The original patches set is here : https://www.spinics.net/lists/arm-kernel/msg673156.html
    The big patch I used as a basis is here : https://github.com/urjaman/arch-c201/blob/master/linux-c201/0020-RK3288-HDMI-clock-hacks-combined.patch
    I included these patches by splitting them again : https://github.com/Miouyouyou/RockMyy/commit/57ff073fffb5678e75959e566704376f6f52ac17
     
    These patches were suggested to me here : https://github.com/Miouyouyou/RockMyy/issues/3
     
    Anyway, after some quick tests, these patches remove the dreaded bar of purple pixels at the left of my HDMI screen, when plugged to Tinkerboard systems and MiQi systems. Note that these bars only appear on my screen when using "good" (enough) USB power supply.
    Still, with these patches, they are gone. However... I only tested these patches on my 60Hz 1080p screen, which is pretty much the de-facto standard screen.
    I'd like to see people test these patches on other HDMI configurations which are known to have some issues with Tinkerboard, MiQi and others RK3288 systems.
     
    So, yeah, if you'd like to test some kernel patches and are not afraid to see your screen go black after a reboot, have a try.
     
    Note : This is completely unrelated with the CEC issue.
  20. Like
    Myy got a reaction from chwe in HDMI frequencies in the DTS file   
    I've adapted a set of patches from Urja Rannikko, which move the HDMI frequencies definition into the DTS file, with some preconfigured rates if none are defined in the DTS.
     
    The original patches set is here : https://www.spinics.net/lists/arm-kernel/msg673156.html
    The big patch I used as a basis is here : https://github.com/urjaman/arch-c201/blob/master/linux-c201/0020-RK3288-HDMI-clock-hacks-combined.patch
    I included these patches by splitting them again : https://github.com/Miouyouyou/RockMyy/commit/57ff073fffb5678e75959e566704376f6f52ac17
     
    These patches were suggested to me here : https://github.com/Miouyouyou/RockMyy/issues/3
     
    Anyway, after some quick tests, these patches remove the dreaded bar of purple pixels at the left of my HDMI screen, when plugged to Tinkerboard systems and MiQi systems. Note that these bars only appear on my screen when using "good" (enough) USB power supply.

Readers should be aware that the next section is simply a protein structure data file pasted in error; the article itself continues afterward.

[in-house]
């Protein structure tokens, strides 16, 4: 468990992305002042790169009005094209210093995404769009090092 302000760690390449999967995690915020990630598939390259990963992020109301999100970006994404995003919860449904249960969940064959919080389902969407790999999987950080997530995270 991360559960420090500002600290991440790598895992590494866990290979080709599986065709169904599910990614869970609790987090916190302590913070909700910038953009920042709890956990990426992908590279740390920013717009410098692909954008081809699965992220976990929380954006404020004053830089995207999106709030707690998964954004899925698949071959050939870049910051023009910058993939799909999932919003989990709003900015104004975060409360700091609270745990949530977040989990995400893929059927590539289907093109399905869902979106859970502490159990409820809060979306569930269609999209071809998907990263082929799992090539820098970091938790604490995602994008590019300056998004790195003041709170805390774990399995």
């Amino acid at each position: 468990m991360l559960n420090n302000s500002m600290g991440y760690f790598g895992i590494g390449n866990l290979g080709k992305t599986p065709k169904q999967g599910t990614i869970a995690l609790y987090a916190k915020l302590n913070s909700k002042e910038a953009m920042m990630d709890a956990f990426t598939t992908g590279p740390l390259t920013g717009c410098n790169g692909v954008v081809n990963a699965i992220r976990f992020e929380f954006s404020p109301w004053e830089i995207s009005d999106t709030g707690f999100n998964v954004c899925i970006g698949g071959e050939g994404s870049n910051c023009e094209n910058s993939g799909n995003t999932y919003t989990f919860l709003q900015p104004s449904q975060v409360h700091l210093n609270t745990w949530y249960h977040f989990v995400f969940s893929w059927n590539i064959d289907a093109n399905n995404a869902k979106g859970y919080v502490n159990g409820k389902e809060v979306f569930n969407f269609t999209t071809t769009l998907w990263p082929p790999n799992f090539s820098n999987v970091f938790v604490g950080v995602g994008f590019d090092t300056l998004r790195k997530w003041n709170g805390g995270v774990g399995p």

Still, with these patches, they are gone. However... I only tested these patches on my 60Hz 1080p screen, which is pretty much the de-facto standard screen.
    I'd like to see people test these patches on other HDMI configurations which are known to have some issues with Tinkerboard, MiQi and others RK3288 systems.
     
    So, yeah, if you'd like to test some kernel patches and are not afraid to see your screen go black after a reboot, have a try.
     
    Note : This is completely unrelated with the CEC issue.
  21. Like
    Myy reacted to TonyMac32 in HDMI-Monitor bricked tinkers today (next 5.60)   
    Yes, but the Tinker moves it from 2 to 3 to keep common with what ASUS is doing.  I think the UART 2 might be blocking an IO range that periogerals could use, but pure speculation.  
     
     
  22. Like
    Myy reacted to jock in RK3288 Media Script (TinkerBoard)   
    Oldies but goodies: a made a quick demo with my smartphone (sorry for the bad quality) of Quake2 running on rk3288 using GL4ES. The game works really well, it is totally playable and there are no issues of any sort 
     
     
  23. Like
    Myy reacted to TonyMac32 in One (bsp) Kernel f RK3399/RK3328 and RK3288   
    That's the question we're working on.  I think we can handle all from one codebase, at least as long as there aren't too many Tinker Reboot workarounds on other boards (I have that "contained" so it doesn't break anything)
     
    From kernel to kernel the MAli drivers need tweaking, and while @Myy does excellent work with this, I thought it easier to keep Next on an an LTS kernel, then if people want bleeding edge they can compile a Dev image.
     
    Also, welcome back!
  24. Like
    Myy got a reaction from jock in RK3288 Media Script (TinkerBoard)   
    The Mali driver can use devfreq, and has various ways to be told how to vary the frequency of the GPU.
    Now, I've been informed recently that a patch is necessary on mainline kernels to avoid some Mali Devfreq related warnings and panics.
    A modified version of the patch is available here : https://github.com/Miouyouyou/RockMyy/blob/master/patches/Midgard/r19p0-01rel0/0010-GPU-Mali-Midgard-remove-rcu_read_lock-references.patch
    The original is here : https://github.com/mihailescu2m/linux/commit/bbe73c3c1143e5991bdcaee3afaecf5c31af0647
     
    That said, if you want to push the Mali GPU to higher limits, you can do something like this :
    cd /sys/class/misc/mali0/device/devfreq/devfreq0/ echo `cat max_freq` > min_freq echo 10 > polling_interval This will force the GPU to be at its highest clock rate constantly (supposedly, I have no way to actually verify that).
     
    Now, let's be clear, if you launch a GPU intensive task with these settings, while not having a beefy stable power supply, the board might just shut down or not provide any performance gain. Now that's mostly the case for USB power supplied board.
     
    Still, these settings provide good performances gain on some benchmarks, very little on others. Frequency alone won't help you overcome bad optimizations. Also sometimes performances issues become CPU bound as the GPU gets faster.
     
  25. Like
    Myy got a reaction from valant in Package list error due to filesystem corruption   
    What if you do :
    mv /var/lib/apt/lists/apt.armbian.com_dists_xenial_InRelease{,.bak} apt update ?
     
     
    If that fails miserably, just do :
    mv /var/lib/apt/lists/apt.armbian.com_dists_xenial_InRelease{.bak,}